Inorganic Contanimants

Inorganic Contaminants (IOCs) are elements or compounds found in water supplies and may be natural in the geology or caused by activities of man through mining, industry or agriculture. It is common to have trace amounts of many Inorganic Contaminants in water supplies. Amounts above the Maximum Contaminant Levels may cause a variety of damaging effects to the liver, kidney, nervous system circulatory system, blood, gastrointestinal system, bones, or skin depending upon the inorganic contaminant and level of exposure. Some Inorganic Contaminants are more damaging to infants and pregnant women. Because of some special aspects of the rules for asbestos, fluoride, and nitrates, separate pages can be found for them on this web site.

This rule includes community and non-community systems that use groundwater sources. Groundwater sources include wells, springs, galleries, and any other water sources that are not regulated under the Surface Water Treatment Rule. Systems must comply with the requirements of the GWR beginning December 1, 2009.

There are three major areas of concern for your system-

Do the inorganic contaminant regulations apply to my water system?

Yes, all community and non-transient non-community public water supply systems must monitor for regulated Inorganic Contaminants in their water supply. At the present there are 15 regulated Inorganic Contaminants (including fluoride, arsenic, and nitrates).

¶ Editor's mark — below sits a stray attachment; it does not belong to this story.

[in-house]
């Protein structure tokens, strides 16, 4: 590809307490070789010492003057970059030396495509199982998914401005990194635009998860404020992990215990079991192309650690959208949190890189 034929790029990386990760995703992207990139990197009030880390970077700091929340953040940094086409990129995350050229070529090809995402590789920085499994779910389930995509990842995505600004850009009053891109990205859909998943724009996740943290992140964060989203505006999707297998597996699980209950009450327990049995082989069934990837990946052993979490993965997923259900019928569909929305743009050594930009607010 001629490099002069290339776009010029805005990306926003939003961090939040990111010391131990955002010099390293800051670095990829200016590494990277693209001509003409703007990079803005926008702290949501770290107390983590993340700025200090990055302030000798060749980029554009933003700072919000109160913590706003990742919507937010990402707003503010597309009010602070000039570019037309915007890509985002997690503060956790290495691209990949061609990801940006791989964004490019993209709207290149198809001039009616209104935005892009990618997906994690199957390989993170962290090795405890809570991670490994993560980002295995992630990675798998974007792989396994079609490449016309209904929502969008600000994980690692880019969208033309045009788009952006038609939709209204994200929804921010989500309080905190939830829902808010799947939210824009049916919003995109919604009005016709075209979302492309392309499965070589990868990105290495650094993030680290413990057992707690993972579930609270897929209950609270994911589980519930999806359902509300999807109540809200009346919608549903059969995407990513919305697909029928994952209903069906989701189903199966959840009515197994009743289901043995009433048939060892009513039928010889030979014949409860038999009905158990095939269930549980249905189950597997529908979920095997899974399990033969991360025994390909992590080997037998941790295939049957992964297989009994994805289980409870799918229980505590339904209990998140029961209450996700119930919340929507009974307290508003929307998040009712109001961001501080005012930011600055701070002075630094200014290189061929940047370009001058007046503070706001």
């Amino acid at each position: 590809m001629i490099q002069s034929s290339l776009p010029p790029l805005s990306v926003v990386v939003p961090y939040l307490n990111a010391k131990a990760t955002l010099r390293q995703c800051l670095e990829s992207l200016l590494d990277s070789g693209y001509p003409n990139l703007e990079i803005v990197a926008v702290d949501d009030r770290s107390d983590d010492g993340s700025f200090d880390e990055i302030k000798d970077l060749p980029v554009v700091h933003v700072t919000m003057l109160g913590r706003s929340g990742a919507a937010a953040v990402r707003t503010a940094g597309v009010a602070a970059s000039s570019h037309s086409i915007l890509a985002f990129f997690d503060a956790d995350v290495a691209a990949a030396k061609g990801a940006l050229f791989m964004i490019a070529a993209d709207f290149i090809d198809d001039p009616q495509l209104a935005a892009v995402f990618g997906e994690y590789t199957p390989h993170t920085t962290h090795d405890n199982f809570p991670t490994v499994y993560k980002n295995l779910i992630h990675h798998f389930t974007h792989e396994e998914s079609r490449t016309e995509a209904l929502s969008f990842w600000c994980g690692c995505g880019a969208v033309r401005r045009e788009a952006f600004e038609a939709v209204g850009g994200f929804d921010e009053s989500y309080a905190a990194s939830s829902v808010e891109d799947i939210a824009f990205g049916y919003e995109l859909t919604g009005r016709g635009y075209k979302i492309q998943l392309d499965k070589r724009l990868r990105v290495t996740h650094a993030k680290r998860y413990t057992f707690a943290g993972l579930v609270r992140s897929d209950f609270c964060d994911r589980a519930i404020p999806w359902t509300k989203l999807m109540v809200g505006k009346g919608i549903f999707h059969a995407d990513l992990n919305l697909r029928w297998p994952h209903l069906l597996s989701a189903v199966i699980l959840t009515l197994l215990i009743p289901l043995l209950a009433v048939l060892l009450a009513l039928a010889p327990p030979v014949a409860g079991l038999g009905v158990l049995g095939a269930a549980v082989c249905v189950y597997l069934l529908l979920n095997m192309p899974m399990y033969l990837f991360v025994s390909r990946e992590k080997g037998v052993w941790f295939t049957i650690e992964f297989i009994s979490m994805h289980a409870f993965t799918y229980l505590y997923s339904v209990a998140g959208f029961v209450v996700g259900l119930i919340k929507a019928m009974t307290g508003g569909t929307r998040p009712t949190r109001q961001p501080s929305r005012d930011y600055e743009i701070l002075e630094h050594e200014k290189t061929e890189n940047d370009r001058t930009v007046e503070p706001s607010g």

• Samples are to be taken at the entry point where the source enters the distribution system after treatment.
  • Samples must be taken to an EPA approved laboratory for analysis.
  • Sampling continues yearly or every three years for currently regulated Inorganic Contaminants.
  • Ground water systems – sample every 3 years
  • Surface water supplies – sample annually
  • Waivers are available to reduce inorganic contaminant sampling to once every nine years.

Frequency of sampling

  • Notify the Drinking Water Program and complete Public Notices as required
  • Work with the Drinking Water Program to determine the best way to reduce the level of contaminant in your water supply. A variety of options can be considered including a new treatment process, mixing your contaminated supply with another supply that does not exceed the Maximum Contaminant Level, or using a new source of water.
  • Contact resource agencies listed on the Resource Agencies page of this web site for help in planning and finding financing for your system improvements.
  • Monitor quarterly.

Inorganic Contaminants With Maximum Contaminant Levels

Antimony 0.006 mg/L
Arsenic 0.01 mg/L
Asbestos 7 million fibers/L
Barium 2 mg/L
Beryllium 0.004 mg/L
Cadmium 0.005 mg/L
Chromium 0.1 mg/L
Cyanide 0.2 mg/L
Fluoride 4 mg/L
Mercury 0.002 mg/L
Nickel 0.1 mg/L
Nitrate 10 mg/L
Nitrite (as N) 1 mg/L
Nitrate & Nitrite (combined) 10 mg/L
Selenium 0.05 mg/L
Thallium 0.002 mg/L

Additional Information

The rules for Inorganic Contaminants are contained in 40 CFR 141.11, 141.23, 141.62.